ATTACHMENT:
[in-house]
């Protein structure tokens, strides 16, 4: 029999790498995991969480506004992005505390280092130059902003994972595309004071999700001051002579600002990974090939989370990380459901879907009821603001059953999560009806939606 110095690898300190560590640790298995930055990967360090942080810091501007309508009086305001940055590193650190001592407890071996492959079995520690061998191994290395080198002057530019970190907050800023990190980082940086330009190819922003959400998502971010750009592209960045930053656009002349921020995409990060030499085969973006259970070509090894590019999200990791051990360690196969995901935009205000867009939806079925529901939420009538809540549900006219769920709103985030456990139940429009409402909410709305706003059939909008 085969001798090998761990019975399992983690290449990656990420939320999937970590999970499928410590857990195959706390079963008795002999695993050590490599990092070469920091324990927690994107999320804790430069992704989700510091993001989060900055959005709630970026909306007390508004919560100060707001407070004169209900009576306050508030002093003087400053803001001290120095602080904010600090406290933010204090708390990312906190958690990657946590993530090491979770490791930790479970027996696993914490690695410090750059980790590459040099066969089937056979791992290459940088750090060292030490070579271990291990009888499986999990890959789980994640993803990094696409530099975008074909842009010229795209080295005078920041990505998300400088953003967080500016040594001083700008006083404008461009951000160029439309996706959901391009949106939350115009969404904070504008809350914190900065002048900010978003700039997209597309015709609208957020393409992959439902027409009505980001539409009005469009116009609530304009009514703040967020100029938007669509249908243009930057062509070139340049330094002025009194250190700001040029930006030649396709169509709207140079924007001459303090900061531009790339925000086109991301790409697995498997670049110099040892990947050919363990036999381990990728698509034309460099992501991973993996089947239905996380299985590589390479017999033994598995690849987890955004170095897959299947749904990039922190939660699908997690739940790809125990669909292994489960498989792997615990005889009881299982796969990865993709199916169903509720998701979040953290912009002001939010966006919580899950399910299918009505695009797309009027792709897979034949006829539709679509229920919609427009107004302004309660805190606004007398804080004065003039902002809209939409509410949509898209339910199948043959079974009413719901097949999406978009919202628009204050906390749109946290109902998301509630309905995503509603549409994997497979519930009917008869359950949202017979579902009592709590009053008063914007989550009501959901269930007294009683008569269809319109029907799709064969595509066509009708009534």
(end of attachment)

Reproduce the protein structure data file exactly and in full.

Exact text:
[in-house]
């Protein structure tokens, strides 16, 4: 029999790498995991969480506004992005505390280092130059902003994972595309004071999700001051002579600002990974090939989370990380459901879907009821603001059953999560009806939606 110095690898300190560590640790298995930055990967360090942080810091501007309508009086305001940055590193650190001592407890071996492959079995520690061998191994290395080198002057530019970190907050800023990190980082940086330009190819922003959400998502971010750009592209960045930053656009002349921020995409990060030499085969973006259970070509090894590019999200990791051990360690196969995901935009205000867009939806079925529901939420009538809540549900006219769920709103985030456990139940429009409402909410709305706003059939909008 085969001798090998761990019975399992983690290449990656990420939320999937970590999970499928410590857990195959706390079963008795002999695993050590490599990092070469920091324990927690994107999320804790430069992704989700510091993001989060900055959005709630970026909306007390508004919560100060707001407070004169209900009576306050508030002093003087400053803001001290120095602080904010600090406290933010204090708390990312906190958690990657946590993530090491979770490791930790479970027996696993914490690695410090750059980790590459040099066969089937056979791992290459940088750090060292030490070579271990291990009888499986999990890959789980994640993803990094696409530099975008074909842009010229795209080295005078920041990505998300400088953003967080500016040594001083700008006083404008461009951000160029439309996706959901391009949106939350115009969404904070504008809350914190900065002048900010978003700039997209597309015709609208957020393409992959439902027409009505980001539409009005469009116009609530304009009514703040967020100029938007669509249908243009930057062509070139340049330094002025009194250190700001040029930006030649396709169509709207140079924007001459303090900061531009790339925000086109991301790409697995498997670049110099040892990947050919363990036999381990990728698509034309460099992501991973993996089947239905996380299985590589390479017999033994598995690849987890955004170095897959299947749904990039922190939660699908997690739940790809125990669909292994489960498989792997615990005889009881299982796969990865993709199916169903509720998701979040953290912009002001939010966006919580899950399910299918009505695009797309009027792709897979034949006829539709679509229920919609427009107004302004309660805190606004007398804080004065003039902002809209939409509410949509898209339910199948043959079974009413719901097949999406978009919202628009204050906390749109946290109902998301509630309905995503509603549409994997497979519930009917008869359950949202017979579902009592709590009053008063914007989550009501959901269930007294009683008569269809319109029907799709064969595509066509009708009534």